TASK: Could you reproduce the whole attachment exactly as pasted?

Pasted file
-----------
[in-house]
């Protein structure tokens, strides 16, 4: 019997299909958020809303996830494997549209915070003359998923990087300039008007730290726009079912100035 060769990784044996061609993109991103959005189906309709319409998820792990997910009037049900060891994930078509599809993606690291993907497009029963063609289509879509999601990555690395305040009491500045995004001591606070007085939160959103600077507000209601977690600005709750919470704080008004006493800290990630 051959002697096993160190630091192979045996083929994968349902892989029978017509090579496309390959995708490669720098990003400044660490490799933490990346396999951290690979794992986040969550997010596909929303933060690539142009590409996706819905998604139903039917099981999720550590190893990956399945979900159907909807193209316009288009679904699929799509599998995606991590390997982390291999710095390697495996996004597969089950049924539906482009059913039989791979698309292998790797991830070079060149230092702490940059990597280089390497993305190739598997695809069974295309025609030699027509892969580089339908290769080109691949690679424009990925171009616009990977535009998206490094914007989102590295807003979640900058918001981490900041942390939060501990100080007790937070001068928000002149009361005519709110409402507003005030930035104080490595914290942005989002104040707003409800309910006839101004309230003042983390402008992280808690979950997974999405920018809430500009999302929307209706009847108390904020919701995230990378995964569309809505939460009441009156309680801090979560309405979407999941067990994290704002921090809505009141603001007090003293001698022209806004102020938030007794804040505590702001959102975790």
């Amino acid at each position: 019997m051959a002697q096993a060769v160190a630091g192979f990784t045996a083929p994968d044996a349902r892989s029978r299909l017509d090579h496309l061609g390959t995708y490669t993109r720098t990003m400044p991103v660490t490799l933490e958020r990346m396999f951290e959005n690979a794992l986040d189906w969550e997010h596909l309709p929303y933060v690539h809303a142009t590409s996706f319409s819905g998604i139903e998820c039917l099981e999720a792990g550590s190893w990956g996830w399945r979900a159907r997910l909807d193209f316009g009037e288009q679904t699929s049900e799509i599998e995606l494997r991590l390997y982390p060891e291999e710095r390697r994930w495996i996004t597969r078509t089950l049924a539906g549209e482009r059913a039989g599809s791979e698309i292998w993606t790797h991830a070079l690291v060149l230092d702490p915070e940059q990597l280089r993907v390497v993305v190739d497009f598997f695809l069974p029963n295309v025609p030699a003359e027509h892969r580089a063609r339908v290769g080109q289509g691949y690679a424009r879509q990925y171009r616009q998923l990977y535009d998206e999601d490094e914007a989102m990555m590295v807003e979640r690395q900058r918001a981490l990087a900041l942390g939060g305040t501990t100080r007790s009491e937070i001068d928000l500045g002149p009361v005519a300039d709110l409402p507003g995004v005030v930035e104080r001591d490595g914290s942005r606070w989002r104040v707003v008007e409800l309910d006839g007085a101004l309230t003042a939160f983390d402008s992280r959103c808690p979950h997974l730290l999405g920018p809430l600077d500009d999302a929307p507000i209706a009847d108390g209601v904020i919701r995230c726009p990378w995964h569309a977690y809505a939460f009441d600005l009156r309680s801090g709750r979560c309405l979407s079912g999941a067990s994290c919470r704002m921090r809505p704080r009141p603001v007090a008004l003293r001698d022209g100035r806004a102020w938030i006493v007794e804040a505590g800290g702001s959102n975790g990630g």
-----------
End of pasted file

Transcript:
[in-house]
């Protein structure tokens, strides 16, 4: 019997299909958020809303996830494997549209915070003359998923990087300039008007730290726009079912100035 060769990784044996061609993109991103959005189906309709319409998820792990997910009037049900060891994930078509599809993606690291993907497009029963063609289509879509999601990555690395305040009491500045995004001591606070007085939160959103600077507000209601977690600005709750919470704080008004006493800290990630 051959002697096993160190630091192979045996083929994968349902892989029978017509090579496309390959995708490669720098990003400044660490490799933490990346396999951290690979794992986040969550997010596909929303933060690539142009590409996706819905998604139903039917099981999720550590190893990956399945979900159907909807193209316009288009679904699929799509599998995606991590390997982390291999710095390697495996996004597969089950049924539906482009059913039989791979698309292998790797991830070079060149230092702490940059990597280089390497993305190739598997695809069974295309025609030699027509892969580089339908290769080109691949690679424009990925171009616009990977535009998206490094914007989102590295807003979640900058918001981490900041942390939060501990100080007790937070001068928000002149009361005519709110409402507003005030930035104080490595914290942005989002104040707003409800309910006839101004309230003042983390402008992280808690979950997974999405920018809430500009999302929307209706009847108390904020919701995230990378995964569309809505939460009441009156309680801090979560309405979407999941067990994290704002921090809505009141603001007090003293001698022209806004102020938030007794804040505590702001959102975790």
């Amino acid at each position: 019997m051959a002697q096993a060769v160190a630091g192979f990784t045996a083929p994968d044996a349902r892989s029978r299909l017509d090579h496309l061609g390959t995708y490669t993109r720098t990003m400044p991103v660490t490799l933490e958020r990346m396999f951290e959005n690979a794992l986040d189906w969550e997010h596909l309709p929303y933060v690539h809303a142009t590409s996706f319409s819905g998604i139903e998820c039917l099981e999720a792990g550590s190893w990956g996830w399945r979900a159907r997910l909807d193209f316009g009037e288009q679904t699929s049900e799509i599998e995606l494997r991590l390997y982390p060891e291999e710095r390697r994930w495996i996004t597969r078509t089950l049924a539906g549209e482009r059913a039989g599809s791979e698309i292998w993606t790797h991830a070079l690291v060149l230092d702490p915070e940059q990597l280089r993907v390497v993305v190739d497009f598997f695809l069974p029963n295309v025609p030699a003359e027509h892969r580089a063609r339908v290769g080109q289509g691949y690679a424009r879509q990925y171009r616009q998923l990977y535009d998206e999601d490094e914007a989102m990555m590295v807003e979640r690395q900058r918001a981490l990087a900041l942390g939060g305040t501990t100080r007790s009491e937070i001068d928000l500045g002149p009361v005519a300039d709110l409402p507003g995004v005030v930035e104080r001591d490595g914290s942005r606070w989002r104040v707003v008007e409800l309910d006839g007085a101004l309230t003042a939160f983390d402008s992280r959103c808690p979950h997974l730290l999405g920018p809430l600077d500009d999302a929307p507000i209706a009847d108390g209601v904020i919701r995230c726009p990378w995964h569309a977690y809505a939460f009441d600005l009156r309680s801090g709750r979560c309405l979407s079912g999941a067990s994290c919470r704002m921090r809505p704080r009141p603001v007090a008004l003293r001698d022209g100035r806004a102020w938030i006493v007794e804040a505590g800290g702001s959102n975790g990630g």